CALLING ALL PHYSICS NERDS!!!! I have a TOUGH Question Please Help!!! An electron is in motion at 4.0 × 10^6 m/s horizontally when it enters

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CALLING ALL PHYSICS NERDS!!!! I have a TOUGH Question Please Help!!! An electron is in motion at 4.0 × 10^6 m/s horizontally when it enters a region of space between two parallel plates, starting at the negative plate. The electron deflects downwards and strikes the bottom plate. The magnitude of the electric field between the plates is 4.0 x 10^2 N/C and separation between the charged plates is 2.0 cm. a.) Determine the horizontal distance traveled by the electron when it hits the plate. b.)Determine the velocity of the electron as it strikes the plate.

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Hải Đăng 5 months 2021-08-19T12:54:27+00:00 2 Answers 0 views 0

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    0
    2021-08-19T12:55:38+00:00

    Answer:

    a. The electron would have traveled about 6.7\times 10^{-2}\; \rm m before hitting the plate.

    b. The speed of the electron would be approximately 4.3\times 10^{6}\; \rm m \cdot s^{-1} right before it hits the plate. Its vertical velocity at that moment would be approximately 1.7\times 10^{6} \; \rm m \cdot s^{-1}\end{aligned}.

    Explanation:

    Acceleration of this electron

    Look up the following data:

    • Elementary charge: q_e \approx 1.60218\times 10^{-19}\; \rm C (that’s the magnitude of the charge on one electron.)
    • Electron rest mass: m_e \approx 9.10938\times 10^{-31}\; \rm kg.

    Note, that the electric field strength V between the two horizontal plates is constant. Therefore, the electrostatic force that this field exerts on this electron should also be constant. Calculate the size of this force:

    \begin{aligned}F &= q \cdot V\\ & \approx 1.60218\times 10^{-19}\; \rm C \times 4.0\times 10^{2}\; \rm N \cdot C^{-1} \\ & \approx 6.40872 \times 10^{-17}\; \rm N\end{aligned}.

    Assume that the effect of gravity on this electron can be ignored. That electrostatic force would be the only force acting on this electron. Hence, the net force on this electron would simply be approximately 6.40872 \times 10^{-17}\; \rm N.

    Apply Newton’s Second Law of motion to find the acceleration of this electron:

    \begin{aligned}a &= \frac{F(\text{net})}{m} \\ &\approx \frac{6.40872\times 10^{-17}\; \rm N}{9.10938\times 10^{-31}\; \rm kg} \approx 7.03530\times 10^{13}\; \rm m \cdot s^{-2} \end{aligned}.

    Note that the electric field between the two plates is constant. As a result, the electrostatic force on the electron, the net force on this electron, as well as this acceleration will all be constant.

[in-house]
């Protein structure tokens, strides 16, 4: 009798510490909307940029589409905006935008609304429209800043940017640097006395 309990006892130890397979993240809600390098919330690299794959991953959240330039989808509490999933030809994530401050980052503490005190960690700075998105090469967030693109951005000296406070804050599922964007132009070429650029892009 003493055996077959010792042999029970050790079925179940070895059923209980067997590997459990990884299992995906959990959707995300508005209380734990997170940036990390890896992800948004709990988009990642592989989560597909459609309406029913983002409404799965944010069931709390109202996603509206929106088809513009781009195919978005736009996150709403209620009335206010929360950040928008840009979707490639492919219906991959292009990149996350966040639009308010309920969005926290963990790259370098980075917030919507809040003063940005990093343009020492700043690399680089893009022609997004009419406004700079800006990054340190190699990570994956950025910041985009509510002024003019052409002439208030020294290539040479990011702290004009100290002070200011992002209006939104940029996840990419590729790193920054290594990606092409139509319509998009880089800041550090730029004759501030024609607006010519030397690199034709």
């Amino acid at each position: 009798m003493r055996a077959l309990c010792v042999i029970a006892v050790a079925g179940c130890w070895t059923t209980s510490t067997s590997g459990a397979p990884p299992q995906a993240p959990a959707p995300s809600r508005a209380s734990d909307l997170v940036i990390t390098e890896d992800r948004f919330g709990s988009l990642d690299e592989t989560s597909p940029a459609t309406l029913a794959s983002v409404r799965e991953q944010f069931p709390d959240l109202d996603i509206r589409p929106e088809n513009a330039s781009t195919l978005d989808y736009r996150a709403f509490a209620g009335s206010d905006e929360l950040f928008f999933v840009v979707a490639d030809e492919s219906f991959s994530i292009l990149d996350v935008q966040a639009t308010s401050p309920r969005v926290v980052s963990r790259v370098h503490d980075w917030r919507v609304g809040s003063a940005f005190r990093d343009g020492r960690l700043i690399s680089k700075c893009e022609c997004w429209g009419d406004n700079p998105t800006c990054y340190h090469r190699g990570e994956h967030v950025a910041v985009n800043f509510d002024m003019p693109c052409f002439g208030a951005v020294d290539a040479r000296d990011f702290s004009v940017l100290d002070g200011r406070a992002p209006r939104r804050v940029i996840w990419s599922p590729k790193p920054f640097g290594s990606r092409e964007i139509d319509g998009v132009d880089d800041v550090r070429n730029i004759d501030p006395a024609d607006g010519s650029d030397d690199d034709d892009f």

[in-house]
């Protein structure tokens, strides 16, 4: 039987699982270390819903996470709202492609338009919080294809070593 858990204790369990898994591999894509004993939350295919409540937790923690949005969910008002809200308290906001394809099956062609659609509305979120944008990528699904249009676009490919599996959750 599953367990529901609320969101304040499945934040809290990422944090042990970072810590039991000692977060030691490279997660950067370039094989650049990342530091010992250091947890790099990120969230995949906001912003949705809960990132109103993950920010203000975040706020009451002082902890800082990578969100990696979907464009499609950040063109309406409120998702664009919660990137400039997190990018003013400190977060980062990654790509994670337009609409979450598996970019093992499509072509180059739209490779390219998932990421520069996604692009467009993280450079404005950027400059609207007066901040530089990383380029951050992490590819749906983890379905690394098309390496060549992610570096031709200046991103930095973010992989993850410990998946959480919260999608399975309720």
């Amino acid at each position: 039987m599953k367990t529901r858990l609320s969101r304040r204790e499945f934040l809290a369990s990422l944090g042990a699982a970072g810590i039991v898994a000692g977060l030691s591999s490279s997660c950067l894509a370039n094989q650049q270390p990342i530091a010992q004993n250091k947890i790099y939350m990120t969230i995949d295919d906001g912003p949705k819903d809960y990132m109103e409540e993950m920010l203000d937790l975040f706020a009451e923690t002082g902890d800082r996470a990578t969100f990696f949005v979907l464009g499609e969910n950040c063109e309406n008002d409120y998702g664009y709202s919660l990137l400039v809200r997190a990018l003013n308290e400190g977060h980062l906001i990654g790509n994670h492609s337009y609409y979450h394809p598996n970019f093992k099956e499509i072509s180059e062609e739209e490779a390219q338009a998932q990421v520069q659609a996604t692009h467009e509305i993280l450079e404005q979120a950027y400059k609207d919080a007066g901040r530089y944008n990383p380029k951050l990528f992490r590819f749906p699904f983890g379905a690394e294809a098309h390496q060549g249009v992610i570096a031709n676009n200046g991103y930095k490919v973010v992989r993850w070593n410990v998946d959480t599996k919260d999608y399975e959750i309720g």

Also, note that 7.03530\times 10^{13}\; \rm m \cdot s^{-2} is much greater than g \approx 9.81\; \rm m \cdot s^{-2}. That agrees with the assumption that the effect of gravity on this electron is much smaller than that of the electrostatic force.

    Time it takes for the electron to hit the bottom plate

    Note, that the acceleration of this electron is perpendicular to its initial velocity. As a result, that electron would continue to move horizontally at the same speed until it hits the bottom plate. That also allows the electron’s motion in the vertical direction to be considered separately.

    Let u denote the initial vertical velocity of this electron. Since this electron was moving horizontally to begin with, u = 0. Let t denote the time it takes for this electron to run into the bottom plate. Note that the electron was initially at the top plate, which is x = 2.0\; \rm cm = 0.020\; \rm m away from the bottom plate. Apply the SUVAT equation x = (1/2)\, a \, t^2 + u \, t:

    \begin{aligned}\underbrace{0.020}_{x} = \underbrace{\left(\frac{1}{2} \times 7.03530\times 10^{13}\right)}_{(1/2)\, a} \, t^2\end{aligned}.

    Solve for t:

    t \approx 2.38\times 10^{-8}\; \rm s (given that t > 0.)

    Horizontal distance traveled before the electron hits the plate

    Since the horizontal velocity was constant, the displacement in time t can be found as:

    \begin{aligned}\text{horizontal distance} &=\text{horizontal velocity} \times \text{time} \\ &\approx 4.0\times 10^{6}\; \rm m \cdot s^{-1} \times 2.38\times 10^{-8}\; \rm s \\ &\approx 9.5\times 10^{-2}\; \rm m \end{aligned}

    (Rounded to two significant figures.)

    Velocity of the electron right before hitting the plate

    Start by finding the horizontal and vertical velocity at that moment (separately.)

    The acceleration in the vertical direction is constant and has already been found. Therefore:

    \begin{aligned}& (\text{final vertical velocity}) \\ &=(\text{vertical acceleration}) \times (\text{time}) + (\text{initial vertical velocity}) \\ &\approx 7.03530\times 10^{13}\; \rm m \cdot s^{-2} \times 2.38\times 10^{-8}\; \rm s + 0\; \rm m \cdot s^{-1} \\ &\approx 1.67\times 10^{6} \; \rm m \cdot s^{-1}\end{aligned}.

    On the other hand, the horizontal velocity of this electron at that moment should still be 4.0\times 10^{6}\;\rm m \cdot s^{-1}. If the velocity of the electron is to be expressed as a vector, then:

    \displaystyle v = \begin{bmatrix}\text{horizontal velocity}\\ \text{vertical velocity} \end{bmatrix} \approx \begin{bmatrix}4.0 \times 10^{6} \\ 1.67\times 10^{6}\end{bmatrix}\; \rm m \cdot s^{-1}.

    The magnitude of the velocity (also known as speed) of the electron at that moment will be:

    \begin{aligned}\text{speed} &\approx \left(\sqrt{\left(4.0\times 10^6\right)^2 + \left(1.67\times 10^6\right)^2}\right) \; \rm m \cdot s^{-1} \\ &\approx 4.3\times 10^{6}\; \rm m\cdot s^{-1}\end{aligned}.

    (Rounded to two significant figures.)

    0
    2021-08-19T12:56:08+00:00

    Answer:

    1.676m/s

    Explanation:

    here is my work for this question. am I on the right path

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